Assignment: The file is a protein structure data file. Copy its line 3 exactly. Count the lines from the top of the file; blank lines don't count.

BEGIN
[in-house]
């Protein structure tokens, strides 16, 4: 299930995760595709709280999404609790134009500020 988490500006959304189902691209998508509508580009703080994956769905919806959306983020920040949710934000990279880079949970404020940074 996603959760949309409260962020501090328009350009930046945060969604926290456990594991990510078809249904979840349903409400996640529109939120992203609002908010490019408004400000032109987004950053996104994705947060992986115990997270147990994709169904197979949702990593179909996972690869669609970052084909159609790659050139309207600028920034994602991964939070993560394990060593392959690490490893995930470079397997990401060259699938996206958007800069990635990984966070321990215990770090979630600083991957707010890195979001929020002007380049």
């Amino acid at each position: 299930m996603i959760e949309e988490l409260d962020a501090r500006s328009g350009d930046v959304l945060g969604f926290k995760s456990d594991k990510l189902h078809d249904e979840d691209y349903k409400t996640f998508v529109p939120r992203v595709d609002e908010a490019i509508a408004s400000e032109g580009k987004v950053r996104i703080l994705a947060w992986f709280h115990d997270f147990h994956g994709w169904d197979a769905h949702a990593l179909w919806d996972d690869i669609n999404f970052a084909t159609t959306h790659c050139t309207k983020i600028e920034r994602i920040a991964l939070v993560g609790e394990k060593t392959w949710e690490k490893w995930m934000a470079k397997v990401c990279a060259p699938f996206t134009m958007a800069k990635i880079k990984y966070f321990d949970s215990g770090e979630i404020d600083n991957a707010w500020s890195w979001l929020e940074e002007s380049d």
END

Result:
């Amino acid at each position: 299930m996603i959760e949309e988490l409260d962020a501090r500006s328009g350009d930046v959304l945060g969604f926290k995760s456990d594991k990510l189902h078809d249904e979840d691209y349903k409400t996640f998508v529109p939120r992203v595709d609002e908010a490019i509508a408004s400000e032109g580009k987004v950053r996104i703080l994705a947060w992986f709280h115990d997270f147990h994956g994709w169904d197979a769905h949702a990593l179909w919806d996972d690869i669609n999404f970052a084909t159609t959306h790659c050139t309207k983020i600028e920034r994602i920040a991964l939070v993560g609790e394990k060593t392959w949710e690490k490893w995930m934000a470079k397997v990401c990279a060259p699938f996206t134009m958007a800069k990635i880079k990984y966070f321990d949970s215990g770090e979630i404020d600083n991957a707010w500020s890195w979001l929020e940074e002007s380049d």